Board level and box level testing will catch a majority of the package-related counterfeits before they impact a system in the field. Although most counterfeit integrated circuits ultimately are found before the product is installed in a system, there are still costs associated with finding and replacing them. It also impacts readiness, as a part may spend years in a warehouse before it is sent to the field for use and then detected. While it has been sitting undetected in someone’s warehouse, it also may have become harder to find a legitimate part to replace it. Since replacing such a part with a known good one can take time, some effort also needs to be made to check existing inventories, particularly if they were purchased outside the manufacturer’s normal sales channels.

The first step is to check procurement records for product that has been purchased and stored for future use to ensure it is not counterfeit. After confirming that all inventory is good product, procurement processes should be reviewed and incoming inspection procedures tightened to ensure that only legitimate product goes to the production line.

The quantity of counterfeit product will continue to grow as long as there are willing buyers. Although the least costly and quickest solution in the past was to use Internet brokers and distributors, counterfeits have changed the picture so drastically that this is a risky solution. With counterfeits, the possibility of product failure has increased to the point that the users must protect themselves by testing incoming product before using it, thus increasing both the cost and the risk. To avoid this risk, the simplest option is for the user to purchase product from the original manufacturer, the manufacturer’s authorized sales channels, or a franchised aftermarket manufacturer -even though at first blush this might appear to be a more costly and time-consuming solution. Ultimately, the cost is much lower, since the product purchased is genuine and usually has already been tested by a reliable supplier.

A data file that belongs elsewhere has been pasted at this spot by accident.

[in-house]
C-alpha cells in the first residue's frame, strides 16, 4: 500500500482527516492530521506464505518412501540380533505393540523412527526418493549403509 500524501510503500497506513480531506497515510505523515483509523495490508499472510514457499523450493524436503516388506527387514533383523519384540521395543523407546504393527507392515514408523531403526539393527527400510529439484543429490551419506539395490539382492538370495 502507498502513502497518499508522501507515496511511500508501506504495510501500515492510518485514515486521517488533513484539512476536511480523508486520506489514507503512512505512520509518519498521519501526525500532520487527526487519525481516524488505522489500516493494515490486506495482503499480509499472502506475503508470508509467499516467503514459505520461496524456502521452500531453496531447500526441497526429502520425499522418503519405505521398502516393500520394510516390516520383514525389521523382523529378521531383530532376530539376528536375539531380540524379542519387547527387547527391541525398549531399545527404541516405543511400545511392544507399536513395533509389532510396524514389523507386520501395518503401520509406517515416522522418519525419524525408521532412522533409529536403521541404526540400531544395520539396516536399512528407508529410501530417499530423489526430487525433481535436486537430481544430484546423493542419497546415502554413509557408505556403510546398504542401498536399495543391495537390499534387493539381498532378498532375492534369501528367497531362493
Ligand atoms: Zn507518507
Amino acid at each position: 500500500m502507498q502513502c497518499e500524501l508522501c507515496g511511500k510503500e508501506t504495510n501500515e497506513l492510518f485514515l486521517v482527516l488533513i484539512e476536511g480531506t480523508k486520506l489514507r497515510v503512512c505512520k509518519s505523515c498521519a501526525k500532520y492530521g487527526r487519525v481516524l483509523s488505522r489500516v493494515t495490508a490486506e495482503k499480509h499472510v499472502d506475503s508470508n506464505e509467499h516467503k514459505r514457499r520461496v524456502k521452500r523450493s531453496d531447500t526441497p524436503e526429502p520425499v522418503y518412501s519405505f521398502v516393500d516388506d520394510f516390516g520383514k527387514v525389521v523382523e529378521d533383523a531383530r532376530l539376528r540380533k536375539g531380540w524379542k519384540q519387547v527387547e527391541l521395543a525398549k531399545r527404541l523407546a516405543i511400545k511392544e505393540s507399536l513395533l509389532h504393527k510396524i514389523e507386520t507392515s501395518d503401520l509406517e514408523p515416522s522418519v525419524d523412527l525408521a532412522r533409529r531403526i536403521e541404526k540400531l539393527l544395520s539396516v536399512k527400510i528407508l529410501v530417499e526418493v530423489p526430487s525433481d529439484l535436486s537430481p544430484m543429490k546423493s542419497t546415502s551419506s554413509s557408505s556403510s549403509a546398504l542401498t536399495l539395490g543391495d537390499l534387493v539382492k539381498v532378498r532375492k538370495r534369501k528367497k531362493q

Counterfeiters are getting better and bolder. They will continue to thrive if there is a market for them to serve. It is getting more difficult to identify counterfeit products, which increases the risk when product is purchased outside of authorized sales channels. When counterfeits are found, they should not be returned to the source but held and reported to the National Property Rights Center (1-866-IPR-2060).